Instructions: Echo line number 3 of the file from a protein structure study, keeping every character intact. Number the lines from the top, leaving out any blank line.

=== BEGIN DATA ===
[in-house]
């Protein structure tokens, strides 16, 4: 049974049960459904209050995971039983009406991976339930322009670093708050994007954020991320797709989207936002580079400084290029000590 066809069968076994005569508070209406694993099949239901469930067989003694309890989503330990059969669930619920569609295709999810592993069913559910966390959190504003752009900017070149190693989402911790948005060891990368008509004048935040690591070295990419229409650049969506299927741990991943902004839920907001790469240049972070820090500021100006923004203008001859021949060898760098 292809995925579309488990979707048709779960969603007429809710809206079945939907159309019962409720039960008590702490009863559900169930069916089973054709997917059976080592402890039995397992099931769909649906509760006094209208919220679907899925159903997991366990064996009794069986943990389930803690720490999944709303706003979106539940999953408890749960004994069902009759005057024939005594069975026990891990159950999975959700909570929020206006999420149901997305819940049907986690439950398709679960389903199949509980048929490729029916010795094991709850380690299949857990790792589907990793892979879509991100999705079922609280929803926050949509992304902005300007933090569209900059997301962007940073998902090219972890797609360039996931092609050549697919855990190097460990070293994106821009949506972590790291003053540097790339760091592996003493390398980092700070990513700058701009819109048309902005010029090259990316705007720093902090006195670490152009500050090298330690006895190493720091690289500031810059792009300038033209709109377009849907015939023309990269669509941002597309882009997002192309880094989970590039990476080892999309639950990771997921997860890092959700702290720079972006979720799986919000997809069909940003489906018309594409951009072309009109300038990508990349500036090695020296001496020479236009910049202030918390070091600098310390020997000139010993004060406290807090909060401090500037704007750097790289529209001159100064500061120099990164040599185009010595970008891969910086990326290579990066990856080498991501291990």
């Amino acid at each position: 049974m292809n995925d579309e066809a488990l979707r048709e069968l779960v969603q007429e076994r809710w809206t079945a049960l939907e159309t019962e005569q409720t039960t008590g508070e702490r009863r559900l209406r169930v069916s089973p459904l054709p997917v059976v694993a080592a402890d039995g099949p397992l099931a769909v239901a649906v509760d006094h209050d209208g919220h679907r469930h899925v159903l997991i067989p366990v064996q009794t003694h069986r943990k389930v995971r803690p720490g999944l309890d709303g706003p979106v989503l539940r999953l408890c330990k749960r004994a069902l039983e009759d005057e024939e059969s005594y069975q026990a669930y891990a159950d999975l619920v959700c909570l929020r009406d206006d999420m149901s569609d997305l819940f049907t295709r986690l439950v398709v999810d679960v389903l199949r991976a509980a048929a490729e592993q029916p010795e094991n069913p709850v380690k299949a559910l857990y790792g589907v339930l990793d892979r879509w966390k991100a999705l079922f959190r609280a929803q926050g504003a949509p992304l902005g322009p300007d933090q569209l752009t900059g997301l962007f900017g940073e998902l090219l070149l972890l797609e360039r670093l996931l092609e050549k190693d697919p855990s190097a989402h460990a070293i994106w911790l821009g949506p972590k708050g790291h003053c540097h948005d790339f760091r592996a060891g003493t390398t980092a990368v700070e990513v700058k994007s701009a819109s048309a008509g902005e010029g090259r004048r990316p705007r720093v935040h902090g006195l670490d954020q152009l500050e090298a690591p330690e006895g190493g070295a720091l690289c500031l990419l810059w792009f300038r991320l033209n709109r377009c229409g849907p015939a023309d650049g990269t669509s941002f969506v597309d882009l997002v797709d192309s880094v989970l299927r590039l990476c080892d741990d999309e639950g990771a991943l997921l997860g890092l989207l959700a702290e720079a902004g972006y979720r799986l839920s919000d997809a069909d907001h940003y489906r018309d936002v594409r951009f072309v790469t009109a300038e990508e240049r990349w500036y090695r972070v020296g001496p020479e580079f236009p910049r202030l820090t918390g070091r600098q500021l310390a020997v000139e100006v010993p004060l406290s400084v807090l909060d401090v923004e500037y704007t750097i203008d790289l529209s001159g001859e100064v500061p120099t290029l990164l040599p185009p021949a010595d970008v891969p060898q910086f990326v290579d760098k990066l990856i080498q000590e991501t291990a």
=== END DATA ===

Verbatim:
């Amino acid at each position: 049974m292809n995925d579309e066809a488990l979707r048709e069968l779960v969603q007429e076994r809710w809206t079945a049960l939907e159309t019962e005569q409720t039960t008590g508070e702490r009863r559900l209406r169930v069916s089973p459904l054709p997917v059976v694993a080592a402890d039995g099949p397992l099931a769909v239901a649906v509760d006094h209050d209208g919220h679907r469930h899925v159903l997991i067989p366990v064996q009794t003694h069986r943990k389930v995971r803690p720490g999944l309890d709303g706003p979106v989503l539940r999953l408890c330990k749960r004994a069902l039983e009759d005057e024939e059969s005594y069975q026990a669930y891990a159950d999975l619920v959700c909570l929020r009406d206006d999420m149901s569609d997305l819940f049907t295709r986690l439950v398709v999810d679960v389903l199949r991976a509980a048929a490729e592993q029916p010795e094991n069913p709850v380690k299949a559910l857990y790792g589907v339930l990793d892979r879509w966390k991100a999705l079922f959190r609280a929803q926050g504003a949509p992304l902005g322009p300007d933090q569209l752009t900059g997301l962007f900017g940073e998902l090219l070149l972890l797609e360039r670093l996931l092609e050549k190693d697919p855990s190097a989402h460990a070293i994106w911790l821009g949506p972590k708050g790291h003053c540097h948005d790339f760091r592996a060891g003493t390398t980092a990368v700070e990513v700058k994007s701009a819109s048309a008509g902005e010029g090259r004048r990316p705007r720093v935040h902090g006195l670490d954020q152009l500050e090298a690591p330690e006895g190493g070295a720091l690289c500031l990419l810059w792009f300038r991320l033209n709109r377009c229409g849907p015939a023309d650049g990269t669509s941002f969506v597309d882009l997002v797709d192309s880094v989970l299927r590039l990476c080892d741990d999309e639950g990771a991943l997921l997860g890092l989207l959700a702290e720079a902004g972006y979720r799986l839920s919000d997809a069909d907001h940003y489906r018309d936002v594409r951009f072309v790469t009109a300038e990508e240049r990349w500036y090695r972070v020296g001496p020479e580079f236009p910049r202030l820090t918390g070091r600098q500021l310390a020997v000139e100006v010993p004060l406290s400084v807090l909060d401090v923004e500037y704007t750097i203008d790289l529209s001159g001859e100064v500061p120099t290029l990164l040599p185009p021949a010595d970008v891969p060898q910086f990326v290579d760098k990066l990856i080498q000590e991501t291990a």